Housing Identity Privilege and Our Public Schools

According to the recent report “Brown v. Board of Education at 60,” schools across the United States have become resegregated since the civil rights era with more than 40% of Black and Latino students attending schools whose populations are 90% to 100% minority (Orfield, Kucsera, & Siegel-Hawley, 2012). Authors Gooden and Thompson Dorsey explore this report and how the concept of housing identity privilege weakens our ability to address school segregation. They argue “that despite some progress, schools are essentially still segregated by race and class, and housing identity privilege has worked against the original goals of Brown” (Gooden & Thompson Dorsey, p.764, 2014). According to their article, schools will not desegregate until these housing identity privileges are addressed.

What does the report say?

  • There has been a 30% decrease in White students attending public schools.
  • Black and Latino students often attend the lowest performing schools .
  • White and Asian students are more likely to attend middle-class schools.

What is housing identity privilege?

  • Housing identity privilege is “a historically supported system of advantages in America that is based on how much house one can afford, and it is correlated directly with the degree of educational choices one can afford”(Gooden & Thompson Dorsey, 2014, p. 771)
  • Housing identity privilege is a result of segregation policies, such as federal home ownership policies, and private discrimination and provides unearned advantages from society for living within a certain area.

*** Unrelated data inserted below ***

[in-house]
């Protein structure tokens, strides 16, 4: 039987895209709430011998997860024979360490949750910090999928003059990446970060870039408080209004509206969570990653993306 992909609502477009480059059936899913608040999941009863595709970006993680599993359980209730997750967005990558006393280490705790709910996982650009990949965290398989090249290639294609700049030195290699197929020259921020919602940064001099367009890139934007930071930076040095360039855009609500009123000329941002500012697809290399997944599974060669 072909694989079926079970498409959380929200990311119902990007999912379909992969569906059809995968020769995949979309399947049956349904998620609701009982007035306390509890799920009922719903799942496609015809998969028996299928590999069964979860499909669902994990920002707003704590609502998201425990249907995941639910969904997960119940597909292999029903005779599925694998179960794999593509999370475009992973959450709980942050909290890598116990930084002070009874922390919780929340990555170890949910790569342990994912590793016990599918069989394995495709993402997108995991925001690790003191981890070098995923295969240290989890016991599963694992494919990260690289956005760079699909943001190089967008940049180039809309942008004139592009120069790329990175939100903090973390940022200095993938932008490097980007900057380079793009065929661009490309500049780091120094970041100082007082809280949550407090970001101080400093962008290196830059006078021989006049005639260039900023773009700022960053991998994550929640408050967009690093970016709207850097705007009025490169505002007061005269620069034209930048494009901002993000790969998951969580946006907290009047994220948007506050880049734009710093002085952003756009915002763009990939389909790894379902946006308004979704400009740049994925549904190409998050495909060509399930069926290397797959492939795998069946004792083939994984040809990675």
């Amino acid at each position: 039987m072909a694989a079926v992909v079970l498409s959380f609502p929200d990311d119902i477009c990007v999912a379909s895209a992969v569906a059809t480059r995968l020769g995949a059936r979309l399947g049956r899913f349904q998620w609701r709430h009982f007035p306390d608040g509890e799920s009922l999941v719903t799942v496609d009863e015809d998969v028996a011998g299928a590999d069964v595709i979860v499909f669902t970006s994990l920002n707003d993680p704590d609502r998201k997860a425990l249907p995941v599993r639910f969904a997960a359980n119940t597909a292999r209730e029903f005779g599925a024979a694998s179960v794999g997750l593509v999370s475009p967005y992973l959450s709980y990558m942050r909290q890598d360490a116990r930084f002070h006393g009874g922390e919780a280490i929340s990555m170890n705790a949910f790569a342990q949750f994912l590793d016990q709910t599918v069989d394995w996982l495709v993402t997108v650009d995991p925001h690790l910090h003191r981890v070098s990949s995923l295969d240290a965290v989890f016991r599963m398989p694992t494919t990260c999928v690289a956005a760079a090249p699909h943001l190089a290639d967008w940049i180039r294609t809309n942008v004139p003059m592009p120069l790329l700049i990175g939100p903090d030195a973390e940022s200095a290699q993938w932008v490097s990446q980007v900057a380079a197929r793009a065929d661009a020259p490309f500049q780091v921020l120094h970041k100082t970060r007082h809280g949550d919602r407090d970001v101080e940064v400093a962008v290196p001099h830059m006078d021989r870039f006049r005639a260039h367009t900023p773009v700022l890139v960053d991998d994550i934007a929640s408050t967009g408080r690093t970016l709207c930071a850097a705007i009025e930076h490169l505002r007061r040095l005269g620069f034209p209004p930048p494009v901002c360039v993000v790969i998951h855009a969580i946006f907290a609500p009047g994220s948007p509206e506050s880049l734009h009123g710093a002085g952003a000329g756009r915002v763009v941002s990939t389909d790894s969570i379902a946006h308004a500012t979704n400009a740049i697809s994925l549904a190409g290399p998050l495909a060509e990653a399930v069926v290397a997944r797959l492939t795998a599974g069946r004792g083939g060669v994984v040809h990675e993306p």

• The research states that: “Segregated neighborhoods often mean stratified school districts in which the schools located in low-income, high-racial minority neighborhoods are besieged by high student poverty, high student turn-over, less experienced and noncredentialed teacehrs, limited resources, overcrowded and unruly classrooms, and below-par achievement levels” (Gooden & Thomson Dorsey, 2014, p.772).

Conclusion

There is a significant difference in the terms integration and desegregation in both school and legal literature. Desegregation refers to the fact that public schools cannot legally assign students to schools based on race. Integration is the process of unifying groups as equal members of society. The courts have ruled that desegregation must be enforced within public schools; however, there is no way to legally enforce integration because individual housing preferences are constitutional. Because most school systems base their assignment policies around vicinity of the school and neighborhoods tend to be segregated, schools then are also segregated. Until there is a societal shift in thinking about housing, lending, and neighborhoods, our schools will remain segregated and many of our poor and minority students will continue to receive a separate and unequal education.

Gooden, M. & Thompson Dorsey, D. N. (2014). The distorted looking glass: Examining how housing privilege obviates the goals of Brown v. Board of Education at 60.Educational Administration Quarterly50764782.